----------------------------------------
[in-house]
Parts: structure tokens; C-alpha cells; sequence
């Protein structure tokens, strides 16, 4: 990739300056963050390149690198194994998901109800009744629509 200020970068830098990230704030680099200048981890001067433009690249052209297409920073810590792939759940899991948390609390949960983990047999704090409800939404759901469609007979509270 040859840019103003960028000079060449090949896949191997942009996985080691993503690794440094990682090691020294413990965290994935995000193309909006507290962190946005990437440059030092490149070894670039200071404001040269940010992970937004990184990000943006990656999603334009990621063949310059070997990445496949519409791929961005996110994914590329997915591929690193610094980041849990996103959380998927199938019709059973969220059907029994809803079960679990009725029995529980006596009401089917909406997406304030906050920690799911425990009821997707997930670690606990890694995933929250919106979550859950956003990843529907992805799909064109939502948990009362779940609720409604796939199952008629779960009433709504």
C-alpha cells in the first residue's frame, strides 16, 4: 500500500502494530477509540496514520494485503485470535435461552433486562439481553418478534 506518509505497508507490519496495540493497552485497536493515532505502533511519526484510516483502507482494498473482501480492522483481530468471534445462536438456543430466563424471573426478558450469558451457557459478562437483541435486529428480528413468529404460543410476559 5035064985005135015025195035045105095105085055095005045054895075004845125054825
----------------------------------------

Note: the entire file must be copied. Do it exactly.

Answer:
[in-house]
Parts: structure tokens; C-alpha cells; sequence
């Protein structure tokens, strides 16, 4: 990739300056963050390149690198194994998901109800009744629509 200020970068830098990230704030680099200048981890001067433009690249052209297409920073810590792939759940899991948390609390949960983990047999704090409800939404759901469609007979509270 040859840019103003960028000079060449090949896949191997942009996985080691993503690794440094990682090691020294413990965290994935995000193309909006507290962190946005990437440059030092490149070894670039200071404001040269940010992970937004990184990000943006990656999603334009990621063949310059070997990445496949519409791929961005996110994914590329997915591929690193610094980041849990996103959380998927199938019709059973969220059907029994809803079960679990009725029995529980006596009401089917909406997406304030906050920690799911425990009821997707997930670690606990890694995933929250919106979550859950956003990843529907992805799909064109939502948990009362779940609720409604796939199952008629779960009433709504």
C-alpha cells in the first residue's frame, strides 16, 4: 500500500502494530477509540496514520494485503485470535435461552433486562439481553418478534 506518509505497508507490519496495540493497552485497536493515532505502533511519526484510516483502507482494498473482501480492522483481530468471534445462536438456543430466563424471573426478558450469558451457557459478562437483541435486529428480528413468529404460543410476559 5035064985005135015025195035045105095105085055095005045054895075004845125054825